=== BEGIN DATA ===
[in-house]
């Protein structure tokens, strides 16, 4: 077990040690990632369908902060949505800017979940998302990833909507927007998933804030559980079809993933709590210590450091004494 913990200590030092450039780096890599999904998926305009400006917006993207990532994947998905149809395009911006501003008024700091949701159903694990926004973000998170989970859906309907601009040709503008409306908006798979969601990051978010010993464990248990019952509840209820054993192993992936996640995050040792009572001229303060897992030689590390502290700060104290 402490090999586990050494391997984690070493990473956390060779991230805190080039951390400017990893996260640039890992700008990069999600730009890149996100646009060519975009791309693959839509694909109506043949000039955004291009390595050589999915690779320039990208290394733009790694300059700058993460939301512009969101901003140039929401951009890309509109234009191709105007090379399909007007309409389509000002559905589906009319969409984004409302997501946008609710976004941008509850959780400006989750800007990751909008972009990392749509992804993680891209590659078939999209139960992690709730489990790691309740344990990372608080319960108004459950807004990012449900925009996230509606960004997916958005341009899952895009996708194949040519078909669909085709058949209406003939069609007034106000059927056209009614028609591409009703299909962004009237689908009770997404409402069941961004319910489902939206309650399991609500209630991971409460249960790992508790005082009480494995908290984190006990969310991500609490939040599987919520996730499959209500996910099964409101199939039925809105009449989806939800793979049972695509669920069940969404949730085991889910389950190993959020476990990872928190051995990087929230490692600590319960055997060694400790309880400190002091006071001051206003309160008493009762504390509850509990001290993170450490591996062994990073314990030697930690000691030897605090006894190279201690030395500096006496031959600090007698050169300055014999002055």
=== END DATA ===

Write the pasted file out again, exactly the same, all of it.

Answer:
[in-house]
């Protein structure tokens, strides 16, 4: 077990040690990632369908902060949505800017979940998302990833909507927007998933804030559980079809993933709590210590450091004494 913990200590030092450039780096890599999904998926305009400006917006993207990532994947998905149809395009911006501003008024700091949701159903694990926004973000998170989970859906309907601009040709503008409306908006798979969601990051978010010993464990248990019952509840209820054993192993992936996640995050040792009572001229303060897992030689590390502290700060104290 402490090999586990050494391997984690070493990473956390060779991230805190080039951390400017990893996260640039890992700008990069999600730009890149996100646009060519975009791309693959839509694909109506043949000039955004291009390595050589999915690779320039990208290394733009790694300059700058993460939301512009969101901003140039929401951009890309509109234009191709105007090379399909007007309409389509000002559905589906009319969409984004409302997501946008609710976004941008509850959780400006989750800007990751909008972009990392749509992804993680891209590659078939999209139960992690709730489990790691309740344990990372608080319960108004459950807004990012449900925009996230509606960004997916958005341009899952895009996708194949040519078909669909085709058949209406003939069609007034106000059927056209009614028609591409009703299909962004009237689908009770997404409402069941961004319910489902939206309650399991609500209630991971409460249960790992508790005082009480494995908290984190006990969310991500609490939040599987919520996730499959209500996910099964409101199939039925809105009449989806939800793979049972695509669920069940969404949730085991889910389950190993959020476990990872928190051995990087929230490692600590319960055997060694400790309880400190002091006071001051206003309160008493009762504390509850509990001290993170450490591996062994990073314990030697930690000691030897605090006894190279201690030395500096006496031959600090007698050169300055014999002055």